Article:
2007-02-25 : Crime rate goes ballistic

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2007-02-25 : Crime rate goes ballistic

Postby GOSA » Tue, 2007-02-27 16:23


Crime rate goes ballistic

25 February 2007


Today Metro publishes crime statistics that paint a grim picture of Gauteng as an increasingly violent place to live — a province riven by crimes motivated by greed and carried out with unreasoning brutality.

These are not dry statistics — they are evidence that our fears are not unfounded. The figures also show that traditional policing methods have not been effective

Crime in Gauteng has spiralled out of control.

Metro has established that, in the midst of a major anti-crime offensive between October and December:

# Armed house robbery increased by 29%;

# Armed business robbery rose by 30%;

# Bank robbery was up by 50%;

# Murder rose by 8.5%; and

# Rape increased by 4.9%.There were successes:

# Arrests for illegal possession of firearms increased by just over 10%;

# Drunk driving arrests increased by 11.2%; and

# Hijacking declined 0.2%.

Gauteng Premier Mbhazima Shilowa admitted at the opening of the provincial legislature that violent crime remained unacceptably high.

He told Metro this week that he had held two meetings with Gauteng Police Commissioner Perumal Naidoo and Community Safety MEC Firoz Cachalia to discuss a “provincial safety plan”.

Shilowa said he had instructed Cachalia to put a system in place to enable him to monitor police stations’ day-to-day activities.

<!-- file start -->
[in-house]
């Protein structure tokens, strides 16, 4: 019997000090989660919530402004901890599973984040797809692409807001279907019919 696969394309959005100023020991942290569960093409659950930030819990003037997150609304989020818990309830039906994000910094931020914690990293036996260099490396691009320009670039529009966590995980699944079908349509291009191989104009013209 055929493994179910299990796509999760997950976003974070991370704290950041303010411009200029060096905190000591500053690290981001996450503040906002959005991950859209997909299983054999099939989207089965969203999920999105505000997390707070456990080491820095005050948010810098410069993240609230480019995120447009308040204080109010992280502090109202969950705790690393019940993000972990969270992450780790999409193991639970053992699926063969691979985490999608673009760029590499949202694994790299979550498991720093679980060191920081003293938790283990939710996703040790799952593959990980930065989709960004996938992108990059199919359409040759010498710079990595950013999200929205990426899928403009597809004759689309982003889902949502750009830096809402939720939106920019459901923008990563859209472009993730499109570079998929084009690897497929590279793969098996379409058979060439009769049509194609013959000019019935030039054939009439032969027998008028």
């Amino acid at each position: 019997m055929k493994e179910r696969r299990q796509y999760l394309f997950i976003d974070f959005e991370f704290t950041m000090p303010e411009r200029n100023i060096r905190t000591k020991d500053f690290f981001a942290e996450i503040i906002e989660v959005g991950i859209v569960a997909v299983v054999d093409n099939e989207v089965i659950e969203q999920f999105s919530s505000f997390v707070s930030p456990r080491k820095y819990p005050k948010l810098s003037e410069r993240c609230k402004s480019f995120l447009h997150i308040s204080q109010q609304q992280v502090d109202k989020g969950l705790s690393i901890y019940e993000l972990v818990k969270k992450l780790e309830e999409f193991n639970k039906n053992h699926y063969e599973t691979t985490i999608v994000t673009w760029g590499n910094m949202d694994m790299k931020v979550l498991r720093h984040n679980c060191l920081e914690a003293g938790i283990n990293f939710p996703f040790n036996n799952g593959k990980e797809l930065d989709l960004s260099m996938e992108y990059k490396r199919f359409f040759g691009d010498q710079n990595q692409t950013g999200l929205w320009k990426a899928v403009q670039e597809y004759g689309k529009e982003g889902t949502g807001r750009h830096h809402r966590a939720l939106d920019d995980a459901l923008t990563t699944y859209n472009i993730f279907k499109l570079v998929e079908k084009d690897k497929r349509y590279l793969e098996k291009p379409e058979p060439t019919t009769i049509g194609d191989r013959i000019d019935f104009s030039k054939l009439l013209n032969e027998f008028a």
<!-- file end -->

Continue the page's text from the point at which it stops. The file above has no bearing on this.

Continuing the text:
“We have gone beyond the debate about what the statistics say. There is enough evidence that certain crimes have stabilised but violent crime is high and needs to be tackled,” Shilowa said.

Cachalia announced an extension of Operation Iron Fist this week.

“Specific details are not yet available. Some of the elements will include lessons learnt from Operation Iron Fist,” said Cachalia’s spokesman, Thapelo Moiloa.

Shilowa said the plans included rotating roadblocks and creating a new 10111 emergency call centre.

On January 31, Cachalia released the results of Operation Iron Fist. He admitted that “conventional policing methods” employed during the operation “were not having the desired effect”.

His office refused to comment on the crime statistics leaked to Metro. Asked how violent crime would now be tackled, Moiloa said: “The focus now is the need to improve intelligence work and capabilities as well as the deployment of more senior and experienced detectives.”

Jo-Ann Byng, chairman of the Brooklyn community policing forum (CPF), which covers 47km², confirmed a huge rise in violent crime since October last year.

The chairman of the Greater Orlando CPF in Soweto, Teddy Martin, said although house robbery and burglary were prevalent in Soweto, by far most violent attacks occurred when criminals robbed people of cellphones in the street.

Martin said guns from neighbouring countries had great value in Soweto, where there was a brisk trade. “You can hire an AK-47 for R100 to R300,” he said.

Craig Anderson, the chairman of the Douglasdale CPF, which represents 350000 residents, said although burglaries had decreased between October and December in his area, house robberies had increased dramatically.

University of Pretoria criminologist Dr Christiaan Bezuidenhout said there was an influx of criminals from Mozambique and Zimbabwe, and called for tighter border controls.

Norwood CPF chairman Roger Chadwick said although he was “terribly concerned” about the crime statistics obtained by Metro, he was also concerned that the CPF had been refused access to crime statistics since October.

Xolisa Vapi, a First National Bank spokesman, said bank robbers had struck 12 times in Gauteng since January.

“There has been a spike. The frequency of bank robberies is alarming,” he said.
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